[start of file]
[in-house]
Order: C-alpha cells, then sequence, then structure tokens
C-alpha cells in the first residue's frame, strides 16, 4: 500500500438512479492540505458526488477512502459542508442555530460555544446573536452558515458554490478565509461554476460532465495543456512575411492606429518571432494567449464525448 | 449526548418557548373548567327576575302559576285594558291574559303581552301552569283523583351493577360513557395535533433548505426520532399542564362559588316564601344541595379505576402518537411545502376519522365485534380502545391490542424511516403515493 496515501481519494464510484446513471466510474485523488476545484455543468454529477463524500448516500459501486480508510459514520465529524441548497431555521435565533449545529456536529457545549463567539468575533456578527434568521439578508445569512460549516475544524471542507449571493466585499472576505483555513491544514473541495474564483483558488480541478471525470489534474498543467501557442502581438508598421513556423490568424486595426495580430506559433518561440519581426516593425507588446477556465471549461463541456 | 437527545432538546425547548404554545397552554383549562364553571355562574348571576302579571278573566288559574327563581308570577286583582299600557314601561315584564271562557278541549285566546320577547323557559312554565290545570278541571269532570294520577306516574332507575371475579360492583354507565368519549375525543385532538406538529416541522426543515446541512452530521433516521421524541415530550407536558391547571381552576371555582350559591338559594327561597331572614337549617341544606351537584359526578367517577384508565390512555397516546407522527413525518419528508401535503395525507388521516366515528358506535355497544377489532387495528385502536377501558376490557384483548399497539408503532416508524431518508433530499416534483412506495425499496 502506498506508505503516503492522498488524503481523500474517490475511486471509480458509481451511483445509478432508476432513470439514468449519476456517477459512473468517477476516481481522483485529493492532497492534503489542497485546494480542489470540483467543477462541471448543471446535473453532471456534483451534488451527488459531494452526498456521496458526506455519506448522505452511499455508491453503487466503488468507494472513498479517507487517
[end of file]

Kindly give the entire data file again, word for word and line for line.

[in-house]
Order: C-alpha cells, then sequence, then structure tokens
C-alpha cells in the first residue's frame, strides 16, 4: 500500500438512479492540505458526488477512502459542508442555530460555544446573536452558515458554490478565509461554476460532465495543456512575411492606429518571432494567449464525448 | 449526548418557548373548567327576575302559576285594558291574559303581552301552569283523583351493577360513557395535533433548505426520532399542564362559588316564601344541595379505576402518537411545502376519522365485534380502545391490542424511516403515493 496515501481519494464510484446513471466510474485523488476545484455543468454529477463524500448516500459501486480508510459514520465529524441548497431555521435565533449545529456536529457545549463567539468575533456578527434568521439578508445569512460549516475544524471542507449571493466585499472576505483555513491544514473541495474564483483558488480541478471525470489534474498543467501557442502581438508598421513556423490568424486595426495580430506559433518561440519581426516593425507588446477556465471549461463541456 | 437527545432538546425547548404554545397552554383549562364553571355562574348571576302579571278573566288559574327563581308570577286583582299600557314601561315584564271562557278541549285566546320577547323557559312554565290545570278541571269532570294520577306516574332507575371475579360492583354507565368519549375525543385532538406538529416541522426543515446541512452530521433516521421524541415530550407536558391547571381552576371555582350559591338559594327561597331572614337549617341544606351537584359526578367517577384508565390512555397516546407522527413525518419528508401535503395525507388521516366515528358506535355497544377489532387495528385502536377501558376490557384483548399497539408503532416508524431518508433530499416534483412506495425499496 502506498506508505503516503492522498488524503481523500474517490475511486471509480458509481451511483445509478432508476432513470439514468449519476456517477459512473468517477476516481481522483485529493492532497492534503489542497485546494480542489470540483467543477462541471448543471446535473453532471456534483451534488451527488459531494452526498456521496458526506455519506448522505452511499455508491453503487466503488468507494472513498479517507487517